Roshan Mathew, 15, religiously follows weather forecasts and climate news every day. A Class 10 student of Kendriya Vidyalaya, Powai, Mathew and his classmates are looking forward to monitoring daily temperatures, wind speed and humidity in their own school.
By the end of the year, the Indian Meteorological Society (IMS), a non-profit organisation that promotes climate science in collaboration with the India Meteorology Department (IMD), Colaba, will set up a rain gauge, barometer and anemometer in the Powai school’s premises to measure rainfall, atmospheric pressure and wind speed respectively.
In an effort to popularise climate studies among school students, the IMD has started providing logistical support to install weather instruments in various schools and bring these observatories into their own network.
“We want to cultivate a scientific temper among students. When many schools have such small observatories, they can share weather data from those locations with us,” said VK Rajeev, director, western region, IMD.
Over the past one year, IMS has conducted workshops in these schools, which plan to start weather clubs to study climate. “We have assigned the task of checking temperature, wind speed and humidity every day to Class 10 and Class 11 students. This is done to provide them with a hands-on approach to learn more about the local weather pattern,” said Alok Kumar, a physics professor at Kendriya Vidyalaya, Powai.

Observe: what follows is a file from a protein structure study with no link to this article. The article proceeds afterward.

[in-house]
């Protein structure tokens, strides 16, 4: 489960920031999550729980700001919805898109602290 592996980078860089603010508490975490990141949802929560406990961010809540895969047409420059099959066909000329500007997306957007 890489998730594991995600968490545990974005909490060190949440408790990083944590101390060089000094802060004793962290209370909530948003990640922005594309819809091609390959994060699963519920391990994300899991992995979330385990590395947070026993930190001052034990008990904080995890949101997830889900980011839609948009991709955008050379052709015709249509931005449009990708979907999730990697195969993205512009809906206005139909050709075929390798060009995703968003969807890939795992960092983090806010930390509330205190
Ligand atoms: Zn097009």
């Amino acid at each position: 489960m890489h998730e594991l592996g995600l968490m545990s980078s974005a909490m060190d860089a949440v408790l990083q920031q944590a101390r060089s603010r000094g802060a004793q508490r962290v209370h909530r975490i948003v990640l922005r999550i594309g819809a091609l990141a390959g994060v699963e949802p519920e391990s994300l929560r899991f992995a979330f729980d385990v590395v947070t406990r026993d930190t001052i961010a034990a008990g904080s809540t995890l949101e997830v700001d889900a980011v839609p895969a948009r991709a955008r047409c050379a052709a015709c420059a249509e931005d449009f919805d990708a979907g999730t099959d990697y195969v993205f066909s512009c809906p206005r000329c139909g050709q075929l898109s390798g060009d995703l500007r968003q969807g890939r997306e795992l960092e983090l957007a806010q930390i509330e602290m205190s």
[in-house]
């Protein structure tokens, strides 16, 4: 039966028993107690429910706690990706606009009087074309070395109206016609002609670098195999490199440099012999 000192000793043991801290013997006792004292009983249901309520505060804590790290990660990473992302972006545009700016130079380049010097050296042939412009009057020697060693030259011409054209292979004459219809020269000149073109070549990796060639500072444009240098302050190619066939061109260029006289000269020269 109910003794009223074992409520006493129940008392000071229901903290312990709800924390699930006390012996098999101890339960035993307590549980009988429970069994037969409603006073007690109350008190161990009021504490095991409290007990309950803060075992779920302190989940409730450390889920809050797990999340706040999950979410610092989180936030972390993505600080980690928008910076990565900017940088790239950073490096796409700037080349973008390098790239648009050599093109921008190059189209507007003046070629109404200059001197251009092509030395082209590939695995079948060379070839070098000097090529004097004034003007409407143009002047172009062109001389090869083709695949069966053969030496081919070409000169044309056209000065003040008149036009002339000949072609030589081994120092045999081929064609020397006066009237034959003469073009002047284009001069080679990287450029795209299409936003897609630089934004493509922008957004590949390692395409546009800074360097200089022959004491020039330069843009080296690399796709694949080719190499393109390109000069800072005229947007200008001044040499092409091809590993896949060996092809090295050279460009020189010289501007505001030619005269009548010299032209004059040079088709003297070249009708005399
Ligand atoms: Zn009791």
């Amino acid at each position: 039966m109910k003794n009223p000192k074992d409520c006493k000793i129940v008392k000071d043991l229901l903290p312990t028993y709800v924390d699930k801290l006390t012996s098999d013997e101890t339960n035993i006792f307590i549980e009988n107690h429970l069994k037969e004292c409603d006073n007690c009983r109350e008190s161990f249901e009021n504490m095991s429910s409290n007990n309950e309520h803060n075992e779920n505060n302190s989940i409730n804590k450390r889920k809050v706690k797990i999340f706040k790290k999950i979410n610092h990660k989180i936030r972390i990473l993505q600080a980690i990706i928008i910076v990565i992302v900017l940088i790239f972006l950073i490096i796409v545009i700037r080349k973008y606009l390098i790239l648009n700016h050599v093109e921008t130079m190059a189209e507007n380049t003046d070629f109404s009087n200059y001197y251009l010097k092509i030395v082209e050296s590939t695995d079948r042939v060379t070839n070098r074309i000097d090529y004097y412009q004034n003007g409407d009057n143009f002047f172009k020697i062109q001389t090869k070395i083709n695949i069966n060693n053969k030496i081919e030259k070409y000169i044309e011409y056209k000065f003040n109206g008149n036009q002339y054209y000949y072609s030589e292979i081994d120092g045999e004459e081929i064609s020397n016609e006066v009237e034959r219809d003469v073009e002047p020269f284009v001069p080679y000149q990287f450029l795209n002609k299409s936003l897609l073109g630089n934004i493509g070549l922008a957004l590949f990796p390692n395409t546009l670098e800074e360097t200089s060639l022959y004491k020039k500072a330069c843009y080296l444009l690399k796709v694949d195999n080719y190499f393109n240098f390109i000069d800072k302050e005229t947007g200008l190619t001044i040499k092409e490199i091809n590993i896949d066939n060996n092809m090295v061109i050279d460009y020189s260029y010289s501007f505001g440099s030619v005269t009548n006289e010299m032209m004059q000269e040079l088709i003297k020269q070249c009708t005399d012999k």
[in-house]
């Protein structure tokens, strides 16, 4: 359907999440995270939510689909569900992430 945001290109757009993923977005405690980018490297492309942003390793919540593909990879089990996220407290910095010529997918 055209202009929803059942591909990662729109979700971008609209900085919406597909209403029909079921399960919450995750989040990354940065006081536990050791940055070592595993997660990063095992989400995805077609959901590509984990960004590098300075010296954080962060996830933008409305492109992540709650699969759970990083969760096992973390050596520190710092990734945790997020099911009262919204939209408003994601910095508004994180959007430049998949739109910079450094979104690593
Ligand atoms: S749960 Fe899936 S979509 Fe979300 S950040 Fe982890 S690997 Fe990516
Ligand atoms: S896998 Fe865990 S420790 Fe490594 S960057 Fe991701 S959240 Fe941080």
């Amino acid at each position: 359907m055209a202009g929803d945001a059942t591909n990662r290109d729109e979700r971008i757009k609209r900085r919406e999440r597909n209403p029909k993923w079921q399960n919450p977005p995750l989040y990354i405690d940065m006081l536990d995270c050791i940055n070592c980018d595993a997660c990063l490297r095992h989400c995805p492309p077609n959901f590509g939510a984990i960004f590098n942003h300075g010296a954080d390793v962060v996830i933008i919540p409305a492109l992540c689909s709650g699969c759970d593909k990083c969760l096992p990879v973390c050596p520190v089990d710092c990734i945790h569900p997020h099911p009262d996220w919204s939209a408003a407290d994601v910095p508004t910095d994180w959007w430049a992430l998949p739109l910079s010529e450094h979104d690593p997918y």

Students are excited about getting weather instruments on their school campus. “Understanding fluctuations in rain and wind patterns fascinates me. After learning about real-time weather forecasting at the IMD workshop, I surfed several websites for information on climate change and weather patterns,” said Pradyumna Chari, 15, a student of Rajhans Vidyalaya.
Next month, IMD will introduce students from Kendriya Vidyalaya, Powai, to a real-time weather forecasting room and observatory. “I want to learn how weather forecasting takes place. I want to find out how they [weather officials] predict the intensity and timing of rainfall,” said Nandini Shruti, a student of the school.